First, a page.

North Texas Cities Adding Yearlong Water Restrictions

Lewisville is latest to add yearlong restrictions

The City of Lewisville said Thursday morning they were joining many other North Texas cities by limiting when residents can use outdoor sprinklers.

Beginning May 1, the city, which purchases water from Dallas Water Utilities, is limiting outdoor watering for all customers year round to twice weekly and on assigned days only.

In Lewisville, those with even-numbered addresses, or no address, can water on Tuesday and Saturday. Those with odd numbers can water on Wednesday and Sunday.  Commercial or multifamily customers can water on Monday and Thursday. Watering must also be done between 6 p.m. and 10 a.m.

Lewisville is already warning that the city may move to limit watering to once a week, or ban outdoor watering altogether if the water crisis worsens.

Last month, Fort Worth, which buys water from the Tarrant Regional Water District, approved permanent watering restrictions that limits customers to watering twice a week, year-round.

When residents can water depends on their address. In Fort Worth, that means no watering on Monday; Tuesday and Friday are reserved for nonresidential sites, parks, businesses, apartments, etc.; Wednesday and Saturday are residential customers with even addresses and Thursday and Sundays are residential customers with odd addresses.

It’s also a violation in Fort Worth if homeowners water at the wrong time, or simply water too much and create excessive runoff.  Residents that don't follow the watering schedule are issued warning letters at first, though they could be fined.

"Right now the majority of complaints are watering on the wrong day," said Fort Worth Water Department Supervisor Mary Gugliuzza.

If someone logs a complaint via the city's website, smartphone app, or by calling the customer service line, the city will reach out to the resident.

"An address is crucial, if we can get that," Gugliuzza said. "We need to know when it occurred, time of day, date. As much information as what the perceived violation is as possible. There's two letters. The first letter is more nicely, softly worded," she continued. The second letter is a bit more harshly worded. And with the second one it's not just the letter, they get personal contact."

That personal contact comes from someone like Field Supervisor Edgar Garcia, who visits homes and checks residential sprinkler systems. He also politely warns about potential fines.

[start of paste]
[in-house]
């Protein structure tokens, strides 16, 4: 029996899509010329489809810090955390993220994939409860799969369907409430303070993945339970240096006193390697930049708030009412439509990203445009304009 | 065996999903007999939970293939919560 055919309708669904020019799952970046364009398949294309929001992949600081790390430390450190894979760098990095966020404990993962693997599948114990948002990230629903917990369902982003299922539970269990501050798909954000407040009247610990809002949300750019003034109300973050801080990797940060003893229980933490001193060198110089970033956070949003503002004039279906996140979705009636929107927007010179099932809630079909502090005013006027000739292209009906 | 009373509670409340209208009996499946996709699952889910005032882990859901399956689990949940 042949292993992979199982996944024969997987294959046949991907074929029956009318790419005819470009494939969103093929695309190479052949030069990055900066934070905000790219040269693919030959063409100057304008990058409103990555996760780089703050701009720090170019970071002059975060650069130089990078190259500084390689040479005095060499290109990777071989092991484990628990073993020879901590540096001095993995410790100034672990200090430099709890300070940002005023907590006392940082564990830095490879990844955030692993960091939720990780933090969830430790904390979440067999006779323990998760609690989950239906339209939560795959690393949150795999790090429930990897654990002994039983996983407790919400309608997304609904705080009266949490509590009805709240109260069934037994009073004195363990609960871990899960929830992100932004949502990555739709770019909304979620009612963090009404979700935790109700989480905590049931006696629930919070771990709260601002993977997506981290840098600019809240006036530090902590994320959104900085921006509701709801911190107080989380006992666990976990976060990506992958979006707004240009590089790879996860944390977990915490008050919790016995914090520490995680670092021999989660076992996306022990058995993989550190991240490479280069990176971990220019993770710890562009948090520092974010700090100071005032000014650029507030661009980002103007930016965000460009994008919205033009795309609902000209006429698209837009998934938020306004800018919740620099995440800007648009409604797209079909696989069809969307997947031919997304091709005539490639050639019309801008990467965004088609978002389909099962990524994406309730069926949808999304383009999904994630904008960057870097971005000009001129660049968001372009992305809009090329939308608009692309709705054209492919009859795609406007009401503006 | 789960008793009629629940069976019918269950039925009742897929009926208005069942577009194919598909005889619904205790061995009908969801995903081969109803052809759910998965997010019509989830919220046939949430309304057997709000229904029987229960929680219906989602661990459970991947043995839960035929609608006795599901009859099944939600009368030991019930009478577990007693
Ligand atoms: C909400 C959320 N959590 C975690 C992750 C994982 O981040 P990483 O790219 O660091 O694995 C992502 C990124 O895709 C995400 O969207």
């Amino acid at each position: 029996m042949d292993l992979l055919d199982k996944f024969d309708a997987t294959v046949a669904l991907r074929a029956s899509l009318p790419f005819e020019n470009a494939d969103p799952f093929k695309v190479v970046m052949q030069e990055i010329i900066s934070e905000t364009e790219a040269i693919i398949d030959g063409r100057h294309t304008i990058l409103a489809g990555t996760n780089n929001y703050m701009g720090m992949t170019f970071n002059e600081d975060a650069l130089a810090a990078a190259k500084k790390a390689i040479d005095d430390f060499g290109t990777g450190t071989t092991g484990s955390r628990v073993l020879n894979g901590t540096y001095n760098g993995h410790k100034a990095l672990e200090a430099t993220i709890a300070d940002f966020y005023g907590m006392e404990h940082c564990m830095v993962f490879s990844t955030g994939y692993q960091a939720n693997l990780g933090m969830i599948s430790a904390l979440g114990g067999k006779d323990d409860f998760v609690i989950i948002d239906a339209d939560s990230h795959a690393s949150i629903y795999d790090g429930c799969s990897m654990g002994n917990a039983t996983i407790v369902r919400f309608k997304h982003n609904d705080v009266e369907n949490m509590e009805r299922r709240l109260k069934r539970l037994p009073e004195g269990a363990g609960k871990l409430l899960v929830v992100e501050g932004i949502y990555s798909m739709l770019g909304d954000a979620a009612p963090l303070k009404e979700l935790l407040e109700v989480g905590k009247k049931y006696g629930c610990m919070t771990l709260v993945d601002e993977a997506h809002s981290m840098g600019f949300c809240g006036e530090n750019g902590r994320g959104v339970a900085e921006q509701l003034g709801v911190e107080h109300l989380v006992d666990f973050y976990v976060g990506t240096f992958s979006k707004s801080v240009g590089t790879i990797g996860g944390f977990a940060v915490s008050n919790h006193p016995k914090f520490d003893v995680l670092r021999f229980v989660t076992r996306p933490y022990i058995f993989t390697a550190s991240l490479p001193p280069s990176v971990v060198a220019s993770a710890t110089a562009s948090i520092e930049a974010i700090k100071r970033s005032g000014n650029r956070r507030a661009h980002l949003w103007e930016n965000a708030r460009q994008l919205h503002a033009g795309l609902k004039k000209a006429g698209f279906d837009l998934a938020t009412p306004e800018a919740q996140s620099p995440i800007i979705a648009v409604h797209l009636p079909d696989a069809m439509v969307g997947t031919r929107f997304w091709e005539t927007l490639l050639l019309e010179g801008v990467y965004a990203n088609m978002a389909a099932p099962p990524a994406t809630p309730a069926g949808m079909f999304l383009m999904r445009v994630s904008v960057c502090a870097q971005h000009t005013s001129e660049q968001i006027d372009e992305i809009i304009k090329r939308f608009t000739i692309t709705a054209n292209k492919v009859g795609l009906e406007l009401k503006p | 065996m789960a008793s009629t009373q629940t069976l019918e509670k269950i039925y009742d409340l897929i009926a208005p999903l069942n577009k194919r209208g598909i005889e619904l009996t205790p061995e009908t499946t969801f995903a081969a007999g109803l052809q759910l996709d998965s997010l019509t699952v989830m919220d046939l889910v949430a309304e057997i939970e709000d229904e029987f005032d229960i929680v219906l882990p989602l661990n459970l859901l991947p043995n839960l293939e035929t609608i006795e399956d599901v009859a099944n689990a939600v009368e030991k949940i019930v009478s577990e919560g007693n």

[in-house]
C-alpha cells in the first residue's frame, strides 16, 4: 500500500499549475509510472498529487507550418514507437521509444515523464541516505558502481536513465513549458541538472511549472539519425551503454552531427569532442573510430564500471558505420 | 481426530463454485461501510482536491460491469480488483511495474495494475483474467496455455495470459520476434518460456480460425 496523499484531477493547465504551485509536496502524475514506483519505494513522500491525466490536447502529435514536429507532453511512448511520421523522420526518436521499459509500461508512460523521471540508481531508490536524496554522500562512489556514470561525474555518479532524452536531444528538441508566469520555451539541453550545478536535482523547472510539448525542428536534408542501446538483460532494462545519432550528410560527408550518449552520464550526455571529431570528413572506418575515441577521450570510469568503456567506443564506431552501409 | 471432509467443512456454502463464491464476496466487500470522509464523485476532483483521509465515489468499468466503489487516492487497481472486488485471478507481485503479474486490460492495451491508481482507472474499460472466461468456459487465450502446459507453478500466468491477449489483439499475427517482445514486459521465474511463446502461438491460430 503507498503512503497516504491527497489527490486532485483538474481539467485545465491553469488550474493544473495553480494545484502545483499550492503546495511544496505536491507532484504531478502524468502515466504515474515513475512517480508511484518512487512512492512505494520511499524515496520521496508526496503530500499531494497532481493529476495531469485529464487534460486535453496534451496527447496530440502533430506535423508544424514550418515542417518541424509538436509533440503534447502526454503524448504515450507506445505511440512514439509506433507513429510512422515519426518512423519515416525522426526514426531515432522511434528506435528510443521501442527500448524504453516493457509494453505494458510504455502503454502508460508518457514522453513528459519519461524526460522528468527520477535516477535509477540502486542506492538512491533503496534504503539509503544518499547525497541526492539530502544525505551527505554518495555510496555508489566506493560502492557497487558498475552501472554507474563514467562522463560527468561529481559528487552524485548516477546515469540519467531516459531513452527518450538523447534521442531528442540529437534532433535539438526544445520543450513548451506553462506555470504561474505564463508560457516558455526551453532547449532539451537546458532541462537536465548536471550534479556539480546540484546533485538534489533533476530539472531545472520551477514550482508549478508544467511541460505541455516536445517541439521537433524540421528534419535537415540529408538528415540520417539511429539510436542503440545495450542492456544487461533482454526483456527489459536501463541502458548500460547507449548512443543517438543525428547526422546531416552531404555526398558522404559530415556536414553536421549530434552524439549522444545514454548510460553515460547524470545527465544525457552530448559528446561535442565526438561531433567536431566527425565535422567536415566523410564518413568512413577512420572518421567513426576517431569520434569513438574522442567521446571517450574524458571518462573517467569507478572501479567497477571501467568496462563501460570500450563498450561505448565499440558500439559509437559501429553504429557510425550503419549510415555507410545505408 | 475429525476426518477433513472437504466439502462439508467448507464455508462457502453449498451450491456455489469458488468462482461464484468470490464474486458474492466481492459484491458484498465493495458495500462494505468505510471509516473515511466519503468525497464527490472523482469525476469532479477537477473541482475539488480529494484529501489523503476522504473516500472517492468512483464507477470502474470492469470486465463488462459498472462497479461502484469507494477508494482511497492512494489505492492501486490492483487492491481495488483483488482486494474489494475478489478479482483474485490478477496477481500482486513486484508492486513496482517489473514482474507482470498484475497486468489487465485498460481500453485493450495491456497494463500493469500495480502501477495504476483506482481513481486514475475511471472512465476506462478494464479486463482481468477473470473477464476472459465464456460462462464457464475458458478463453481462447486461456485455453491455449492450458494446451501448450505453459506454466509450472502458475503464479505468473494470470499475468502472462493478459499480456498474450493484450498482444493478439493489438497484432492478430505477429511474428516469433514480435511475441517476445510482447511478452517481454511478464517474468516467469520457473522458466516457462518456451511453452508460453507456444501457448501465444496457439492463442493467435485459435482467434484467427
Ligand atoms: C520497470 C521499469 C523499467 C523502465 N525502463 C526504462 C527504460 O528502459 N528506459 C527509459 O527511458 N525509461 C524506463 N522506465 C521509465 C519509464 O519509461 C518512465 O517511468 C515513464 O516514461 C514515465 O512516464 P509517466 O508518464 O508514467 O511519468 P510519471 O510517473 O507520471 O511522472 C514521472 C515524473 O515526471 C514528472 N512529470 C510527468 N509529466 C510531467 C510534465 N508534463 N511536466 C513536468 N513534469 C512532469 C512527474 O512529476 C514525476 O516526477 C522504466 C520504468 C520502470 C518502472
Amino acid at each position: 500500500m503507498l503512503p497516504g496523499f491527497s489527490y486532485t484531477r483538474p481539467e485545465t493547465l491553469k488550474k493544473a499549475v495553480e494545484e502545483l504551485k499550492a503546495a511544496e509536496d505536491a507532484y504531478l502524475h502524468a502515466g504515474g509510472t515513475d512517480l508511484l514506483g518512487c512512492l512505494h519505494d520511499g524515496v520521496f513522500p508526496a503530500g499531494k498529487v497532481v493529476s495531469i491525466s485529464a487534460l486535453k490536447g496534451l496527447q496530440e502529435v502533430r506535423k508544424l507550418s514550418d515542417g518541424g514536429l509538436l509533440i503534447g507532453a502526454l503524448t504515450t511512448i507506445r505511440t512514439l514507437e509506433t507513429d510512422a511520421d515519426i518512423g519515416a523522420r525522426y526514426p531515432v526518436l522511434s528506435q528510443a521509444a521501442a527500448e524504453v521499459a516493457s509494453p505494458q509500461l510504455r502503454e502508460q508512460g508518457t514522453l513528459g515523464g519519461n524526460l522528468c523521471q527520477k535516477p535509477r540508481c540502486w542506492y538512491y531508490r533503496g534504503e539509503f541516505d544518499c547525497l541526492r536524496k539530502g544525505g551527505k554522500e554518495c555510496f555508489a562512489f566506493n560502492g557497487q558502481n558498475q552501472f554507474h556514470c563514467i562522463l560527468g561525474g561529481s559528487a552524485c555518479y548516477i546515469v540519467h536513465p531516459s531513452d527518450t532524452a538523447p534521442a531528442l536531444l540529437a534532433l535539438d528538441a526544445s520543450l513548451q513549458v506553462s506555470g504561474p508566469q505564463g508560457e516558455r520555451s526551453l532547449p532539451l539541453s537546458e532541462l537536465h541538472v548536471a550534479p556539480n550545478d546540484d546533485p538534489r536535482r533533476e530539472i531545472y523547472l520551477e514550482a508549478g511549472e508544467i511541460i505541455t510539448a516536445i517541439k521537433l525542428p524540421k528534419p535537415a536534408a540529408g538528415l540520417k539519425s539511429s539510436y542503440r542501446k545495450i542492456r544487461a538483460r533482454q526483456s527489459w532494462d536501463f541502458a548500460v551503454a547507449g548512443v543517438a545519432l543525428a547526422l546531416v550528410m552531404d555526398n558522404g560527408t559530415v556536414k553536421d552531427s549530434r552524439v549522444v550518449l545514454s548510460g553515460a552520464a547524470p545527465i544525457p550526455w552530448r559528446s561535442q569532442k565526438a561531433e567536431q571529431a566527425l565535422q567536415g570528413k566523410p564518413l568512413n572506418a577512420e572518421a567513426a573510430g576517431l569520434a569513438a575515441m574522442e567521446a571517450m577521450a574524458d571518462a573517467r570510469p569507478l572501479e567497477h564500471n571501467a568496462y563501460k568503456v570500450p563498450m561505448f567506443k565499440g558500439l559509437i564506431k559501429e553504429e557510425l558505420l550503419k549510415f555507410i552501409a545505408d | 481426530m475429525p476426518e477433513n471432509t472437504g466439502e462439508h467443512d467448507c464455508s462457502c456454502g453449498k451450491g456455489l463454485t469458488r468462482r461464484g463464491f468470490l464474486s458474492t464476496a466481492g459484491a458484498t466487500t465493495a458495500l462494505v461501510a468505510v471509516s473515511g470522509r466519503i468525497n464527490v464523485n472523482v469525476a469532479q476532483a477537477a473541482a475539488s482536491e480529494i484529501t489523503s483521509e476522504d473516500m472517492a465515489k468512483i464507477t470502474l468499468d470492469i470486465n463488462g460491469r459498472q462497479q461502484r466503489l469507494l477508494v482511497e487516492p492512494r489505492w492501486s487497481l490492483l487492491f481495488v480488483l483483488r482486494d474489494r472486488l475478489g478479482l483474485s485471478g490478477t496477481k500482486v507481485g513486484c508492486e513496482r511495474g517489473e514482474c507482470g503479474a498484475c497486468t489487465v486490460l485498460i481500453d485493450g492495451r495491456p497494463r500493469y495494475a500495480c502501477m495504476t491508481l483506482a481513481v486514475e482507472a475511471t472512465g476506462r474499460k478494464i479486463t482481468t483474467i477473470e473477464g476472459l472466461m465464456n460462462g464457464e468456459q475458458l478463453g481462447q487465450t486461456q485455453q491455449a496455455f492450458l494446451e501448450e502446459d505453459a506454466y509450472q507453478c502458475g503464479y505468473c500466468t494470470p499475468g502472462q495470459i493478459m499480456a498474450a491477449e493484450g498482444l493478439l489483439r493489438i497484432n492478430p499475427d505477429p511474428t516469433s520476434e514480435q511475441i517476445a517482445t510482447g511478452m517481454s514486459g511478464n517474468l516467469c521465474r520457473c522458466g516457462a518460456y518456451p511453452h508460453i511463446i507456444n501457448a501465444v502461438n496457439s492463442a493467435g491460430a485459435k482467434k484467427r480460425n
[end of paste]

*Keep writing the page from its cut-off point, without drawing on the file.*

He admits many homeowners don't expect an in-person visit after getting a second warning letter.

"We've had some surprises, but they're usually happy. They want to be in compliance, so they'll do anything to allow us bring them in compliance," Garcia said.

Last summer, the Fort Worth Water Department sent out 4,000 warning letters but only 88 follow-up letters. The fine for breaking the city ordinance can be between $200 and $2,000, but last year Fort Worth issued zero fines.

Frisco, which buys water from the North Texas Municipal Water District, sent 2,769 warning letters last year. The city tacks on a $25 fine for a first offense unless the water customer signs up for an in-home visit to check the irrigation system.

In 2013, 1,100 residents paid $28,000 in fines to the city.

Both Frisco and Fort Worth told NBC 5 education is key.

"A real problem is that customers don’t really understand how to program the controllers on their irrigation systems," Gugliuzza said. In Fort Worth, residents can’t water between 10. a.m. and 6 p.m.

There are several ways to report water waste in Fort Worth. Customers can visit or, use the MyFortWorth app on their smartphone, or call 817-392-4477.

Fort Worth wholesales water to the following cities: Aledo, Bethesda, Benbrook, Burleson, Crowley, Dalworthington Gardens, Edgecliff Village, Everman, Forest Hill, Grand Prairie, Haltom City, Haslet, Hurst, Keller, Kennedale, Lake Worth, Northlake, North Richland Hills, Richland Hills, Roanoke, Saginaw, Sansom Park Village, Southlake, Watauga, Westover Hills, Westworth Village, Westlake, White Settlement, DFW Airport and Trophy Club.  Those cities must also comply with the regulations and restrictions set forth by Fort Worth.

If the drought gets worse, many of the cities that have only recently enacted year-round watering restrictions may add additional restrictions.

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